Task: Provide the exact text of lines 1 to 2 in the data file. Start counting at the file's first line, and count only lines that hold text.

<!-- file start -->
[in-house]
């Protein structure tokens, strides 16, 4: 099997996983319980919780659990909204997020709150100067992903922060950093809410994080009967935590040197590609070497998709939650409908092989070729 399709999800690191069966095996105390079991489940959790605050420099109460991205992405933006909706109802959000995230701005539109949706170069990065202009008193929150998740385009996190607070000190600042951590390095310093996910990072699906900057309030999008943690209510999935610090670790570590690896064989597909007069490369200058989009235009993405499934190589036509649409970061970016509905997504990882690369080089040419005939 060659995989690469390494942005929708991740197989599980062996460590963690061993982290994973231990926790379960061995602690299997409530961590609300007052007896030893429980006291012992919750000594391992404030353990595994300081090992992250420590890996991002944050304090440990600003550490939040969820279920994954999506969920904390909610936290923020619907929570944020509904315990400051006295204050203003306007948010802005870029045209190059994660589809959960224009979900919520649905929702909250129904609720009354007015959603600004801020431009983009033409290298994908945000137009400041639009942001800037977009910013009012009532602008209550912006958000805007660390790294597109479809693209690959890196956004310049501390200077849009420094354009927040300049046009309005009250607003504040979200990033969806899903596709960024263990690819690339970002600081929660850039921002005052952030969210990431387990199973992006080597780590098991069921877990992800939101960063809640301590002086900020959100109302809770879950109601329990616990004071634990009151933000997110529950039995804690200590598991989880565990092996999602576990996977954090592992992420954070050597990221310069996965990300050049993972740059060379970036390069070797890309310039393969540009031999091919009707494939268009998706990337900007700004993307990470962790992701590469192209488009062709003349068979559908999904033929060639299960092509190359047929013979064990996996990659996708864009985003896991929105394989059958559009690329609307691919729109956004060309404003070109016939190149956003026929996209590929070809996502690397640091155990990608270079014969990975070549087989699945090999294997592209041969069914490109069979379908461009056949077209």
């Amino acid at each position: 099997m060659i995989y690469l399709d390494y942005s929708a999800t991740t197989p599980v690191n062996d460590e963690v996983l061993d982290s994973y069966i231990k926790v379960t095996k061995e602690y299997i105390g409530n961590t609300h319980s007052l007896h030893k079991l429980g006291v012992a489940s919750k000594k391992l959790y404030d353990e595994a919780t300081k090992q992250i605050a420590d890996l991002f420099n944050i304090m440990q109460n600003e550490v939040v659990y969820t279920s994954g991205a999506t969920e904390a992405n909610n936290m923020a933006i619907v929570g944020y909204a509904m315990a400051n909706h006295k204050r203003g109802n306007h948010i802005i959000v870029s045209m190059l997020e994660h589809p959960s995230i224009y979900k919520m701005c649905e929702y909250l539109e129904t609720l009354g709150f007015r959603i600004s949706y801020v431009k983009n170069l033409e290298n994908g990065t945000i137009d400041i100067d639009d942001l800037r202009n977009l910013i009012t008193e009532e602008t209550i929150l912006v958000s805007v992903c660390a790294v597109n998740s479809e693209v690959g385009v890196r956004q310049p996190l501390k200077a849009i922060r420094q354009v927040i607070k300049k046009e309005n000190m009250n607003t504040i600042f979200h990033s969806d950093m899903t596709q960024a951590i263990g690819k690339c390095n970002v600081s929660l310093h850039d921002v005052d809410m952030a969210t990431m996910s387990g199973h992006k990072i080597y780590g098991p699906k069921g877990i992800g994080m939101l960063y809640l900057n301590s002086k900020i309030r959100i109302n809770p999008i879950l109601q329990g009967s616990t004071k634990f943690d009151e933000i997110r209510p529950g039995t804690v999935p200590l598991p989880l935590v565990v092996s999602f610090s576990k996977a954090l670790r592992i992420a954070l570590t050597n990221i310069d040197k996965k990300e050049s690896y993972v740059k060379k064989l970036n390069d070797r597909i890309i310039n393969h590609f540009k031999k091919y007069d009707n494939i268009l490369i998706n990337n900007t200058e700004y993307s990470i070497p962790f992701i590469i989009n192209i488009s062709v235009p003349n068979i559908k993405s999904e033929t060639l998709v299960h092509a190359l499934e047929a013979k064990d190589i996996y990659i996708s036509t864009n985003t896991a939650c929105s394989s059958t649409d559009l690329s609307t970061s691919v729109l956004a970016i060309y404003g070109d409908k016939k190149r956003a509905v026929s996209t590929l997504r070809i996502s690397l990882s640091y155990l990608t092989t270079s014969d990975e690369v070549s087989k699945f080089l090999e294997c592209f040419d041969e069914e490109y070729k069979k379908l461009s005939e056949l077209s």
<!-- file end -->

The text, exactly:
[in-house]
């Protein structure tokens, strides 16, 4: 099997996983319980919780659990909204997020709150100067992903922060950093809410994080009967935590040197590609070497998709939650409908092989070729 399709999800690191069966095996105390079991489940959790605050420099109460991205992405933006909706109802959000995230701005539109949706170069990065202009008193929150998740385009996190607070000190600042951590390095310093996910990072699906900057309030999008943690209510999935610090670790570590690896064989597909007069490369200058989009235009993405499934190589036509649409970061970016509905997504990882690369080089040419005939 060659995989690469390494942005929708991740197989599980062996460590963690061993982290994973231990926790379960061995602690299997409530961590609300007052007896030893429980006291012992919750000594391992404030353990595994300081090992992250420590890996991002944050304090440990600003550490939040969820279920994954999506969920904390909610936290923020619907929570944020509904315990400051006295204050203003306007948010802005870029045209190059994660589809959960224009979900919520649905929702909250129904609720009354007015959603600004801020431009983009033409290298994908945000137009400041639009942001800037977009910013009012009532602008209550912006958000805007660390790294597109479809693209690959890196956004310049501390200077849009420094354009927040300049046009309005009250607003504040979200990033969806899903596709960024263990690819690339970002600081929660850039921002005052952030969210990431387990199973992006080597780590098991069921877990992800939101960063809640301590002086900020959100109302809770879950109601329990616990004071634990009151933000997110529950039995804690200590598991989880565990092996999602576990996977954090592992992420954070050597990221310069996965990300050049993972740059060379970036390069070797890309310039393969540009031999091919009707494939268009998706990337900007700004993307990470962790992701590469192209488009062709003349068979559908999904033929060639299960092509190359047929013979064990996996990659996708864009985003896991929105394989059958559009690329609307691919729109956004060309404003070109016939190149956003026929996209590929070809996502690397640091155990990608270079014969990975070549087989699945090999294997592209041969069914490109069979379908461009056949077209």